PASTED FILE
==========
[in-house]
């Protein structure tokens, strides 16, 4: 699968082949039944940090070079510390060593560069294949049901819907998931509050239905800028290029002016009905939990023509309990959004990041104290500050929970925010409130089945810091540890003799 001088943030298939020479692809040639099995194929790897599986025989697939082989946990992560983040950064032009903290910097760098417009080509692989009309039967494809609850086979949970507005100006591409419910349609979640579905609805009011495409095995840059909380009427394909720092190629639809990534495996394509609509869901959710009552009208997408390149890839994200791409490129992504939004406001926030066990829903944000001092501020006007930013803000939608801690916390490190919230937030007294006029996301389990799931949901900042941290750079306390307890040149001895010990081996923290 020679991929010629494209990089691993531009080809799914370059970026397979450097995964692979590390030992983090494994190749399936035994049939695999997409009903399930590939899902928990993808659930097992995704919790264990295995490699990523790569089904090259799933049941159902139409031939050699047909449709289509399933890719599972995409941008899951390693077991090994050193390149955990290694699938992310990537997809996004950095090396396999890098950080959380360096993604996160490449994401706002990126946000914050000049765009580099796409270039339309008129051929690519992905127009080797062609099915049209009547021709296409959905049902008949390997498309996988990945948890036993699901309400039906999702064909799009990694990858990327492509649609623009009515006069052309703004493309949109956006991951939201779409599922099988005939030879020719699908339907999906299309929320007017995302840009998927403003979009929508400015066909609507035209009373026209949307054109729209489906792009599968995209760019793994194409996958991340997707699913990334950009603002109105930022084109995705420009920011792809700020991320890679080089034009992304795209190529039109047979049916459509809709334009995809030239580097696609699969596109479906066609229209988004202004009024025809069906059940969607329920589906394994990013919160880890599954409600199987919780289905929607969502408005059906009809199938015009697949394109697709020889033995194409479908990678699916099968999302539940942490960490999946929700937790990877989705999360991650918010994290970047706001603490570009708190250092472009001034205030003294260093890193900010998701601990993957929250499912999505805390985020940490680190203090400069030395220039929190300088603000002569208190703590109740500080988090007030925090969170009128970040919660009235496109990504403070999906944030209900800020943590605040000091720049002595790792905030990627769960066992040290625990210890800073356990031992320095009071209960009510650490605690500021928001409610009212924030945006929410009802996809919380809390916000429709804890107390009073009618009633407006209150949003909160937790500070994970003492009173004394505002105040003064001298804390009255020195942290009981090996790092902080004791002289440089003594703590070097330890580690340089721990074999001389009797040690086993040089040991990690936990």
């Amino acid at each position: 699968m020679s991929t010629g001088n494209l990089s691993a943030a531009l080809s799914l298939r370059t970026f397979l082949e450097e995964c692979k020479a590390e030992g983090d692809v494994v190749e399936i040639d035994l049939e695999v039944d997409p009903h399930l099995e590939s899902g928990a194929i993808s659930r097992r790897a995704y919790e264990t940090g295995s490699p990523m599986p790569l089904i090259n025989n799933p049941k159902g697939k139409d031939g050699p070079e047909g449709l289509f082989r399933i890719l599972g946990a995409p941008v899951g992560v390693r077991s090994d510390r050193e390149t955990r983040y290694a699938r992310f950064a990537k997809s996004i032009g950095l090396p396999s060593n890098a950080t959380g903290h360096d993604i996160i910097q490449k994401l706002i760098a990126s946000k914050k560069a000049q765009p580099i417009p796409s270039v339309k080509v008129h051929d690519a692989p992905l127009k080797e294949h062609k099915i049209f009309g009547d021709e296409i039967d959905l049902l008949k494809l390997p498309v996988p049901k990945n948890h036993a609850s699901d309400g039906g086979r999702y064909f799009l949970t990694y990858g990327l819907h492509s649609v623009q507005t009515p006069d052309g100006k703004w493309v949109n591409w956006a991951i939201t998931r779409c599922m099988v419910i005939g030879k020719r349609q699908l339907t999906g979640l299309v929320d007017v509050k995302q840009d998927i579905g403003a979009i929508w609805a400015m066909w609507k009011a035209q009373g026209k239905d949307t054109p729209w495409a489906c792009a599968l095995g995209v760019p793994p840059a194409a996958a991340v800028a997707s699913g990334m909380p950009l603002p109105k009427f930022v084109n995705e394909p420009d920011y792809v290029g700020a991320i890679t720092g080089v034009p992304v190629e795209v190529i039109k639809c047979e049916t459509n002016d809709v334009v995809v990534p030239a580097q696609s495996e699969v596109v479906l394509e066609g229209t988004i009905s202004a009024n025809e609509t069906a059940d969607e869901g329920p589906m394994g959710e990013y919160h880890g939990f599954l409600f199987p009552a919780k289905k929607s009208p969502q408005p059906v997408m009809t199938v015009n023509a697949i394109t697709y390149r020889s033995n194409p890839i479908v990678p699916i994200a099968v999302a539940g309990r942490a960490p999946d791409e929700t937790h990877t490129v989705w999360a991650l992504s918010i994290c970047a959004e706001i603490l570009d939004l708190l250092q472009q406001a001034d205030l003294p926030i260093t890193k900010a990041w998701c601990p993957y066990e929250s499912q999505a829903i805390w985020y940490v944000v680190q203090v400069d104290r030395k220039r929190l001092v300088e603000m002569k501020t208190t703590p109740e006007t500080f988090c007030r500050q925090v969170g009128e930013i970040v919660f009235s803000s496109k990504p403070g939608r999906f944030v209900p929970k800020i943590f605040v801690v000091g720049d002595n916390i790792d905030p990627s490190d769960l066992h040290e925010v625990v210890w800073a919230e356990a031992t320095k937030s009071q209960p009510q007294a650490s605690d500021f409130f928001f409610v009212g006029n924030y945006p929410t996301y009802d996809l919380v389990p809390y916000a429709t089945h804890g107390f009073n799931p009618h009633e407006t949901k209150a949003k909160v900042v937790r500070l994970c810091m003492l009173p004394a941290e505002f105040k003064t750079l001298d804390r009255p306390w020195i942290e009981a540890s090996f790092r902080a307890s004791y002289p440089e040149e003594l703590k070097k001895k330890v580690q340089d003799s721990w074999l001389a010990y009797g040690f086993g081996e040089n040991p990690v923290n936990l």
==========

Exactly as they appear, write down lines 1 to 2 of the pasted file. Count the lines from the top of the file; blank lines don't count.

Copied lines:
[in-house]
């Protein structure tokens, strides 16, 4: 699968082949039944940090070079510390060593560069294949049901819907998931509050239905800028290029002016009905939990023509309990959004990041104290500050929970925010409130089945810091540890003799 001088943030298939020479692809040639099995194929790897599986025989697939082989946990992560983040950064032009903290910097760098417009080509692989009309039967494809609850086979949970507005100006591409419910349609979640579905609805009011495409095995840059909380009427394909720092190629639809990534495996394509609509869901959710009552009208997408390149890839994200791409490129992504939004406001926030066990829903944000001092501020006007930013803000939608801690916390490190919230937030007294006029996301389990799931949901900042941290750079306390307890040149001895010990081996923290 020679991929010629494209990089691993531009080809799914370059970026397979450097995964692979590390030992983090494994190749399936035994049939695999997409009903399930590939899902928990993808659930097992995704919790264990295995490699990523790569089904090259799933049941159902139409031939050699047909449709289509399933890719599972995409941008899951390693077991090994050193390149955990290694699938992310990537997809996004950095090396396999890098950080959380360096993604996160490449994401706002990126946000914050000049765009580099796409270039339309008129051929690519992905127009080797062609099915049209009547021709296409959905049902008949390997498309996988990945948890036993699901309400039906999702064909799009990694990858990327492509649609623009009515006069052309703004493309949109956006991951939201779409599922099988005939030879020719699908339907999906299309929320007017995302840009998927403003979009929508400015066909609507035209009373026209949307054109729209489906792009599968995209760019793994194409996958991340997707699913990334950009603002109105930022084109995705420009920011792809700020991320890679080089034009992304795209190529039109047979049916459509809709334009995809030239580097696609699969596109479906066609229209988004202004009024025809069906059940969607329920589906394994990013919160880890599954409600199987919780289905929607969502408005059906009809199938015009697949394109697709020889033995194409479908990678699916099968999302539940942490960490999946929700937790990877989705999360991650918010994290970047706001603490570009708190250092472009001034205030003294260093890193900010998701601990993957929250499912999505805390985020940490680190203090400069030395220039929190300088603000002569208190703590109740500080988090007030925090969170009128970040919660009235496109990504403070999906944030209900800020943590605040000091720049002595790792905030990627769960066992040290625990210890800073356990031992320095009071209960009510650490605690500021928001409610009212924030945006929410009802996809919380809390916000429709804890107390009073009618009633407006209150949003909160937790500070994970003492009173004394505002105040003064001298804390009255020195942290009981090996790092902080004791002289440089003594703590070097330890580690340089721990074999001389009797040690086993040089040991990690936990």